Building resilience

Chefs have been creative and flexible. The need of the hour is to be resilient to stay relevant in the current ever-changing scenario, says Chef Vivek Saggar, General Secretary, Indian Culinary Forum.

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Tech-push is good

With the ever-growing concept of automation all around us, equipment like dosa makers, grills with conveyor belts, and others has been flourishing. Tables now have digital menus. Since the cost of ingredients has been erratic, digital menus make it easier for restaurants to adjust their prices. Robotics will take over kitchens, making them smaller and more efficient.

Cloud kitchens are cost-effective

The trend of establishing cloud kitchens has accelerated, even in remote areas. For instance, during COVID-19, restaurants were surviving mostly through online deliveries, and even five-star hotels started drive-through food collection systems. While it takes a lot of capital to set up a restaurant, relatively minimal resources are needed for a cloud kitchen. Hence, consumers get quality food in much lesser amount.

Restore customer confidence

To get the customers back to the restaurants, hoteliers need to win their confidence by ensuring safety protocols are strictly followed. For instance, the model of letting consumers see the preparation of their food in realtime to ensure proper hygiene is getting popular. Even budget-friendly menus are being encouraged to attract more customers back to their favourite dining places. Think local for sustainability We can promote sustainability by going local as the cost of importing food items across the globe is not measured just in money, but in carbon emissions too. We also need to design menus as per the season to reduce the import of fruits and vegetables throughout the year. The sustainable food movement requires supporting the right kinds of producers. Choosing a more plant-based diet is another step towards it. The government and farmers also have a big role to play in it, as have the restaurateurs and customers. It is worth the effort as a few minor tweaks to your lifestyle can have a huge impact on the way the food system develops in the coming decades.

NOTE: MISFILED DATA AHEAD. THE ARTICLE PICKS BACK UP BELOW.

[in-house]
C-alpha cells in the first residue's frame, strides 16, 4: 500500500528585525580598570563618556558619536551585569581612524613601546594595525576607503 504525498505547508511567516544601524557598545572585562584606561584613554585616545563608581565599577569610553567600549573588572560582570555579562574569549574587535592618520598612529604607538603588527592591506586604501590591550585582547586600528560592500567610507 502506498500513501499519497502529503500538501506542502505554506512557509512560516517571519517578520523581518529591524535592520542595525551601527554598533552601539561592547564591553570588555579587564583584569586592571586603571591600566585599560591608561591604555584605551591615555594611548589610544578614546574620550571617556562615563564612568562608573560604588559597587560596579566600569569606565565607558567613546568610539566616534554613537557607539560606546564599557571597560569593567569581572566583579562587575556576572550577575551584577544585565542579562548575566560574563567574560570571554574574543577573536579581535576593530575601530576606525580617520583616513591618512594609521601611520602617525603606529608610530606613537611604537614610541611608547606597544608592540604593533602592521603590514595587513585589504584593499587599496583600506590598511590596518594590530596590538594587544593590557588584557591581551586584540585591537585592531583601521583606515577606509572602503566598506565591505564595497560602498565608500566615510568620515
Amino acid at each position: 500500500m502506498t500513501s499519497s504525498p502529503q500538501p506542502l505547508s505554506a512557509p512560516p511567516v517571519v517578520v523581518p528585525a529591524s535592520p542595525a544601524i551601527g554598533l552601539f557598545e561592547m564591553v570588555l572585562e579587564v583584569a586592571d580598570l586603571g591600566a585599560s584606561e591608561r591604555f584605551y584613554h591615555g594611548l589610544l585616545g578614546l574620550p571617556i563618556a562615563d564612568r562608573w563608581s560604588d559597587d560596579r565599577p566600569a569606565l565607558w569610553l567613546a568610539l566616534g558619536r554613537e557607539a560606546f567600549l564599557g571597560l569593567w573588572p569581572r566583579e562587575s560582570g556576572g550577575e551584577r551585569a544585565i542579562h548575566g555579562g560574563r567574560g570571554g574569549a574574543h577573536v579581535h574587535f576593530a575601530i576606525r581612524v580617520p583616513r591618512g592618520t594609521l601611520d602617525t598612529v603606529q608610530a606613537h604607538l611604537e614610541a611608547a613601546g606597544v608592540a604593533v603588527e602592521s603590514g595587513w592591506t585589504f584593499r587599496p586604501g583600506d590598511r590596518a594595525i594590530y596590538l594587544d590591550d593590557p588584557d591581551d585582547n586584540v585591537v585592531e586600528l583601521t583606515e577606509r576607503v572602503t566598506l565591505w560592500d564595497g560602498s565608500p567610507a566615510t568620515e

Chefs have to upskill

Chefs these days are expected to be not just skilled, but multi-skilled. They just cannot specialise in a thing or two, but have to upskill. They have to learn things that haven’t been there before. Everyone in the industry is now expected to keep upgrading themselves. As the industry reopened after the COVID-19-related restrictions, the notion of training the trainer had been in their minds to give them an edge in the post-pandemic world. Chefs need to get tech-savvy, innovate, perform with critical thinking and exhibit emotional intelligence. Chefs have been creative and flexible. They must now be resilient.

India’s culinary heritage in the spotlight

If you look at the categories in the Chef Awards, there were diverse categories where regional food from across the nation was cooked and promoted. For instance, if we talk about kebabs, we think of a non-vegetarian item. However, we made sure to reserve a place for the vegetarian variant of the dish for the chefs to master. Also, halwaais, the sweet-makers who are not even brought into the conversation, generally get acknowledged and rewarded by the Indian Culinary Forum.

Vivek saggar General Secretary Indian Culinary Forum

“The trend of establishing cloud kitchens has accelerated”